(In the 40-minute interview, McGill tells the story with such passion and freshness, you’d think it happened yesterday.)

Then, it so happens that one of the “Mullet” podcasters, Ethan Nicolle, also co-hosts the Babylon Bee podcast, which then hosted McGill on Jan 24. This one is probably even more indepth and thoughtful. You can listen to this 48-minute podcast segment on this page: Forgiving The Man Who Took My Family Hostage: The McGill Alexander Interview Jan 24, 2020.

You may know the Babylon Bee as a Christian / Political satire site. There are good vibes but no satire this time, as the story is deadly serious, has eternal ramifications, and has provided challenging, inspiring testimony to the world. In their interview, Kyle Mann and Ethan Nicolle covered these topics and more:

    • McGill’s story : How this hostage event happened and who the criminal was

    • McGill’s Christian faith

    • How did McGill get through this horrible event?

    • Forgiveness- what is it and what does it look like?

    • How long did it take to forgive, was this a process, and what was going through his mind as all this was happening?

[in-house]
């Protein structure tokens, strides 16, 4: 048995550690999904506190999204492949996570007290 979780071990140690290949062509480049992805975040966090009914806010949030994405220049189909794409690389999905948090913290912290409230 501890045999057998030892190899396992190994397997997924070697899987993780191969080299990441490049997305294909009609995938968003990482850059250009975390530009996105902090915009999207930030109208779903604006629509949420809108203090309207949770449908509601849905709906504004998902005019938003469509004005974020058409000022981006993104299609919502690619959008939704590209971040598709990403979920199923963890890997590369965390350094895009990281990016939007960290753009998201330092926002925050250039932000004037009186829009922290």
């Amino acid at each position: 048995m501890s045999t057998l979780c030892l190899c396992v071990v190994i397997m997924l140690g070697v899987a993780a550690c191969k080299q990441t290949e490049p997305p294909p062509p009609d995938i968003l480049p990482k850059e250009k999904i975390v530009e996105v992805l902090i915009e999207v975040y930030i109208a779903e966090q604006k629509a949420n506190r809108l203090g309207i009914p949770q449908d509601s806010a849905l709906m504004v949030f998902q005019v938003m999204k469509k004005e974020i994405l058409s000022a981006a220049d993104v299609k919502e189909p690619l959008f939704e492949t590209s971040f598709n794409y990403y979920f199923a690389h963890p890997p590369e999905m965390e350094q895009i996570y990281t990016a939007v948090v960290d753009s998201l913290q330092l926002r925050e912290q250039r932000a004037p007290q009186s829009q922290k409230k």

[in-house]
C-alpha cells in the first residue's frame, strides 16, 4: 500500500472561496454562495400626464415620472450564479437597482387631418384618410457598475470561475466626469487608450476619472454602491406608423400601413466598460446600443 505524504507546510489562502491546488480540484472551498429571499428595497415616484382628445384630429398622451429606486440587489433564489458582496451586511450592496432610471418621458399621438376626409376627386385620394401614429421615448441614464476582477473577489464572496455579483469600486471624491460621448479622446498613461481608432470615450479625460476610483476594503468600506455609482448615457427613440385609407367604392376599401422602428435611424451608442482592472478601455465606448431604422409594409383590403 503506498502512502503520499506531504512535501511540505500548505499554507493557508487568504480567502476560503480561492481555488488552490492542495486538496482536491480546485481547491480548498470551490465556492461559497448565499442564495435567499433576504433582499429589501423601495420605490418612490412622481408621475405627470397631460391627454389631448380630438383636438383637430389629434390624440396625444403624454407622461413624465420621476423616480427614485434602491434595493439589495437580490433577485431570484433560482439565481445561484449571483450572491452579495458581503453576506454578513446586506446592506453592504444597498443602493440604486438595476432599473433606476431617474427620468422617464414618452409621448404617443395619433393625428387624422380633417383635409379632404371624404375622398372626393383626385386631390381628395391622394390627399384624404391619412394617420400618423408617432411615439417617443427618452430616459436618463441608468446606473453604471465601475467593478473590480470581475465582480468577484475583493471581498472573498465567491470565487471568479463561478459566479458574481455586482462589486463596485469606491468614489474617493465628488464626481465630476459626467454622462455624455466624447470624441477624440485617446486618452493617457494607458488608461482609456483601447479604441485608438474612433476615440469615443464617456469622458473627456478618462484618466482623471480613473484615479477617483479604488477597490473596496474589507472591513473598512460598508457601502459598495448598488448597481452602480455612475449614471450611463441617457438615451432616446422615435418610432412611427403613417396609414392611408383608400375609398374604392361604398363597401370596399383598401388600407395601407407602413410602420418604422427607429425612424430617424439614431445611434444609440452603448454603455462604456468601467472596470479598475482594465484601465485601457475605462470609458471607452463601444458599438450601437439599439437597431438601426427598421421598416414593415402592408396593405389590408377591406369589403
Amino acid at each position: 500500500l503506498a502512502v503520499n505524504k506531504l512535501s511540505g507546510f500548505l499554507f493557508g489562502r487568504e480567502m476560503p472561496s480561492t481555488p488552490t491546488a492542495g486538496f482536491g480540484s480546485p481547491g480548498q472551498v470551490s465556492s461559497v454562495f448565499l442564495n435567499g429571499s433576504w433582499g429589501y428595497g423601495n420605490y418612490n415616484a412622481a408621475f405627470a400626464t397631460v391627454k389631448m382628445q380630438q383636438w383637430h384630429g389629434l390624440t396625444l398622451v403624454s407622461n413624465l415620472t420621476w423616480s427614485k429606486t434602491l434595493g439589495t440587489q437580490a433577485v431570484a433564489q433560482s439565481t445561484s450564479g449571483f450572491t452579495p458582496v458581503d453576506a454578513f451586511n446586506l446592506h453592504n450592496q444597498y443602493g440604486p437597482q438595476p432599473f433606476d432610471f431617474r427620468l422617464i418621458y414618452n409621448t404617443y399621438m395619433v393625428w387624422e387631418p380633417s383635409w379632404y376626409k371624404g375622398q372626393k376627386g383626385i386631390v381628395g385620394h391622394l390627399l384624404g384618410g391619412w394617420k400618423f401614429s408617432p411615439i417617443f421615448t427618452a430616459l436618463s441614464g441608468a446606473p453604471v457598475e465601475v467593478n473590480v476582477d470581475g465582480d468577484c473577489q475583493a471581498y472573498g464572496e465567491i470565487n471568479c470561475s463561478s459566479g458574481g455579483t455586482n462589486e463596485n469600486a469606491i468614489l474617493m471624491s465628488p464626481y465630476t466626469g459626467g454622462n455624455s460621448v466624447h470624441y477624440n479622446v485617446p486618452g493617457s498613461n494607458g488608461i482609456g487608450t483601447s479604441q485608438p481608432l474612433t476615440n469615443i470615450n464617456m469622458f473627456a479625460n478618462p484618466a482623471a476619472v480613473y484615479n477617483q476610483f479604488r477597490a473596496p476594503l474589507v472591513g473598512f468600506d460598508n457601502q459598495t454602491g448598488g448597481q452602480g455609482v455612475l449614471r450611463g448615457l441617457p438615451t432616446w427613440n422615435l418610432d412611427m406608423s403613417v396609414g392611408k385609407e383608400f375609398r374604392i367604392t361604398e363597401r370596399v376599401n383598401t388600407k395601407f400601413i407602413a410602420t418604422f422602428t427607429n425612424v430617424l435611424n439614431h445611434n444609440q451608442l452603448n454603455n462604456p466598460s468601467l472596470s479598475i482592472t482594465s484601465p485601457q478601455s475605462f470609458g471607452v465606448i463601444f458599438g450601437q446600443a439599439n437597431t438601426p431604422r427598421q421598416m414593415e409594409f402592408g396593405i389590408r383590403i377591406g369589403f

• Is forgiveness completely unconditional?

    • Does forgiveness condone the evil?

    • We live in a “show no mercy” culture nowadays, especially on social media. How does forgiveness shape how we approach this culture?

We at Cladach appreciate the length of these podcasts and the time they gave McGill to tell his story, as well as the excellent questions and subjects covered in the discussions. (Thank you, Ethan.) We are also pleased at the increase in sales we have noticed as a result of these media opportunities. And we are even more pleased that the Alexander’s story is reaching ever-widening audiences.

In another part of the world, McGill Alexander was invited to Indonesia by CNA, an English-language Asian news network, to appear in an episode of The Negotiators to tell his hostage-crisis story, which was also reenacted. The 47-minute episode can be viewed at:

 The Negotiators: Ep 2: Taipei Hostage Crisis (Updated: ) Taiwan’s most-wanted criminal holds a South African diplomat’s family hostage at gunpoint. Negotiators find themselves trying to do their work in the midst of a frantic media circus.